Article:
U.S. Bank Renews 49ers Deal Centerplate CEO Placed On Probation Twitter Me This SiriusXM To Launch Bleacher Report Radio Sterling Out Of Options To Reverse Sale Tony Hawk Endorse Sony Action Cam Royals GM Moore: "We Love Our Fans" NFL Shifts Front Office Roles Wazzu Football Not Returning To Seattle In '15 Consultants Narrow List Of Sites For Bills Stadium
SBD/Issue 55/Sports & SocietyPrint All
On last night's "60 Minutes," CBS' Bob Simon examined Title IX in the wake of a recent lawsuit brought by a group of male wrestling coaches against the legislation and the U.S. government's recent hearings studying possible changes to the law. In looking at its impact, Simon reported that while "women have been making giant strides" in collegiate athletics since Title IX's enactment in '72, "hundreds of men's teams have been eliminated, and the men say that ... trails back to Title IX." Univ. of Chicago wrestling coach Leo Kocher, a member of the group that brought the suit, said, "I don't think the American public understands what is going on in colleges. I don't think they understand they are applying a quota law to sports in college." While Simon spoke to Title IX beneficiaries like Julie Foudy, he also spoke to male athletes who told stories of their programs being cut due to their schools needing to comply with Title IX. Simon noted that as many men's programs are getting cut, "colleges are dropping what are called minor men's sports, the ones that don't draw crowds or make money, while they are investing more and more in just one sport ... football. Women who defend Title IX claim that if colleges only spent a little less on football, they could have all the wrestlers they wanted." FL Coastal School of Law Professor and former Olympic athlete Nancy Hogshead-Maker: "They are not cutting that [men's] team because of Title IX. They are cutting that team because it is a budget decision they make." But Kocher looked at Title IX's focus on gender equality and wondered, "There might not be as many women interested in athletics as there are men, and I'm saying this law does not allow for this possibility." Simon asked Hogshead-Maker about the possibility that women are not as interested in athletics as men, and she said, "I find that argument as insulting as when they used to say, 'Women are not interested in owning property. Women aren't interested in voting.'" Simon noted that a government commission recently concluded hearings on Title IX throughout the U.S. and will offer recommendation on the future of the law early next year.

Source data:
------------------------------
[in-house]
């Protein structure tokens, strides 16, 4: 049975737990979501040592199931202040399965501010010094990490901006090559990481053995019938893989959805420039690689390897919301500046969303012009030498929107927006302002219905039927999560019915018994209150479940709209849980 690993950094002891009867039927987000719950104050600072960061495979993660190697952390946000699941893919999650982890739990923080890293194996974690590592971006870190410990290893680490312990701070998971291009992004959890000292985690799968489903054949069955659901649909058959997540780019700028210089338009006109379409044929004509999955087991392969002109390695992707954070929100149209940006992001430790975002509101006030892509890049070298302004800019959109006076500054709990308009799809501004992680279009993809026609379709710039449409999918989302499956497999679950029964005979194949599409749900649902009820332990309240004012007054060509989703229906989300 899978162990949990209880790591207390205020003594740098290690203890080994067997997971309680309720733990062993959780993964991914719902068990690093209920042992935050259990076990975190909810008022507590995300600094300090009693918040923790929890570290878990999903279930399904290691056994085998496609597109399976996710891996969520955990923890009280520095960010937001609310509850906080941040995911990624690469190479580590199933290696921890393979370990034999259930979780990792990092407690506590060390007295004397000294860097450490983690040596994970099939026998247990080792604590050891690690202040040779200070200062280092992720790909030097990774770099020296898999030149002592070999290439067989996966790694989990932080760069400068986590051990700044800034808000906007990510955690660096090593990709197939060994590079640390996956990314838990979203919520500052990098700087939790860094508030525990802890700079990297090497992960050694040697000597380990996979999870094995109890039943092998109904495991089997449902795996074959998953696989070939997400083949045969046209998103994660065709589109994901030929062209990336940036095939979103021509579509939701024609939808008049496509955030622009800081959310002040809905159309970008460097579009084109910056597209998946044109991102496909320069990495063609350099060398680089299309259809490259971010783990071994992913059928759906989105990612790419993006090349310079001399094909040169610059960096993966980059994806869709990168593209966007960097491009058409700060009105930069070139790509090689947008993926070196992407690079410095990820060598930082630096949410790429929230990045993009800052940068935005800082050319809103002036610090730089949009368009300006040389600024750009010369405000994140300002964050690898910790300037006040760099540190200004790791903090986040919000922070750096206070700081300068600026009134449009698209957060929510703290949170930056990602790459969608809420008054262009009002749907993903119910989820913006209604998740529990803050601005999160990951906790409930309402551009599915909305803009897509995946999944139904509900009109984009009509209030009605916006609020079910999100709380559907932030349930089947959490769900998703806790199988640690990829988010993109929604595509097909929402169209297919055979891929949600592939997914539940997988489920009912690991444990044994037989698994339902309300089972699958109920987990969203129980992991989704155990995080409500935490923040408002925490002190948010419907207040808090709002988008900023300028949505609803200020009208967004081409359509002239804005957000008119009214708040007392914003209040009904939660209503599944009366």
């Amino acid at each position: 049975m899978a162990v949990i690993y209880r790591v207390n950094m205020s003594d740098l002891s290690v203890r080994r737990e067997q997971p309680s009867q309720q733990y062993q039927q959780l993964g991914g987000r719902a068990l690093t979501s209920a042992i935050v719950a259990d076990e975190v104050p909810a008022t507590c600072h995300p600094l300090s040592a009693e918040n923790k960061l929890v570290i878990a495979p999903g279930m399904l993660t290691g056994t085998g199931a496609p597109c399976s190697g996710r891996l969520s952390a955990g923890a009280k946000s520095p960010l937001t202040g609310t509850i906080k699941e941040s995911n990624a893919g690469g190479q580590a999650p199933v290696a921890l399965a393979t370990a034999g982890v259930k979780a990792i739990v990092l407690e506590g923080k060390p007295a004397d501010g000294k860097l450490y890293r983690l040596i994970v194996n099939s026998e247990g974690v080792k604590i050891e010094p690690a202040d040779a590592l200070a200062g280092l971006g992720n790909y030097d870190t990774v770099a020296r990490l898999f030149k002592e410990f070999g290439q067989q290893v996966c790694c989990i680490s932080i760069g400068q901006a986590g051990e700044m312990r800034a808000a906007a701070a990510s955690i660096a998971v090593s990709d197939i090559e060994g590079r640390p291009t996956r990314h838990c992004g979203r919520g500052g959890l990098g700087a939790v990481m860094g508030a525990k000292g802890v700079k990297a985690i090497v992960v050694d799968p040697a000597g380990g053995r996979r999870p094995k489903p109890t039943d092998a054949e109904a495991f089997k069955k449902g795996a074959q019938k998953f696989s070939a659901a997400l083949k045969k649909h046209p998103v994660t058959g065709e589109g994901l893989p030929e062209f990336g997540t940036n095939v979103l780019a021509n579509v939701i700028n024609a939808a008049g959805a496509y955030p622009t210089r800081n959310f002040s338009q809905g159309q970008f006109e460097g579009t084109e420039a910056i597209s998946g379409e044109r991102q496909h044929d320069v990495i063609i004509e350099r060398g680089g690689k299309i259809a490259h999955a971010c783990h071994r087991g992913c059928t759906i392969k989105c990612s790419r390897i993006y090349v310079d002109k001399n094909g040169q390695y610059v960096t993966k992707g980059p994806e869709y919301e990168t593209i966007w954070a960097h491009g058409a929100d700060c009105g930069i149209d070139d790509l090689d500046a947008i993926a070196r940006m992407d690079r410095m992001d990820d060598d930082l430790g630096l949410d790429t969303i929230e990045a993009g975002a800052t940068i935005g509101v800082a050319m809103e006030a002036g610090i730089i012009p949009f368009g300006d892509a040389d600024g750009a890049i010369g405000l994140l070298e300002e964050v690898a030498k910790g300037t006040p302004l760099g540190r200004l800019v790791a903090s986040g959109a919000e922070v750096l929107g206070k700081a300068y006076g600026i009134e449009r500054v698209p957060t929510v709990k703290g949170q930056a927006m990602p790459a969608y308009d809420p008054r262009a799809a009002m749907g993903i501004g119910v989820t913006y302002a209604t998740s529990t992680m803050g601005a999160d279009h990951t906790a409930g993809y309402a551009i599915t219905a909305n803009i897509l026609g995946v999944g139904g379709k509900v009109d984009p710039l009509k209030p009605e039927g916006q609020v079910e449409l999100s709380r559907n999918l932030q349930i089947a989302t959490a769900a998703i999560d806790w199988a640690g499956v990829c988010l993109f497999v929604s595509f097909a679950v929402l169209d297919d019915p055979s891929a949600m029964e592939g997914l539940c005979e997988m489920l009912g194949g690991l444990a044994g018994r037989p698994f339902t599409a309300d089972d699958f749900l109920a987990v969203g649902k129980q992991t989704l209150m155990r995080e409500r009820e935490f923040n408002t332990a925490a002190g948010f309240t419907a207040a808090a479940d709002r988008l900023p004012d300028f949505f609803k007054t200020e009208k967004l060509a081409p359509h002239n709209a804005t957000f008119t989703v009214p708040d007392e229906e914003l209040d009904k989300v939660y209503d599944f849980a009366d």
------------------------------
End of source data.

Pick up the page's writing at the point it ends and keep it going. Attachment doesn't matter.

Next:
OFFERING EXAMPLES: Meanwhile, Simon looked at Title IX compliance at the Univ. of MD and AZ State Univ. (ASU). ASU has developed new facilities and is now actively seeking to add women's sports to get in compliance, as only 40% of the athletes are women at a school where 52% of students are women, and Simon reported that, like at many other schools, it "has turned into a numbers game." ASU is "considering, here, in the middle of the desert, the creation of a women's varsity rowing team," But in seeking for compliance, they will not add a men's rowing team. Simon: "It's great for the college, great for the girls and it really ticks off the boys" ("60 Minutes," CBS, 12/1).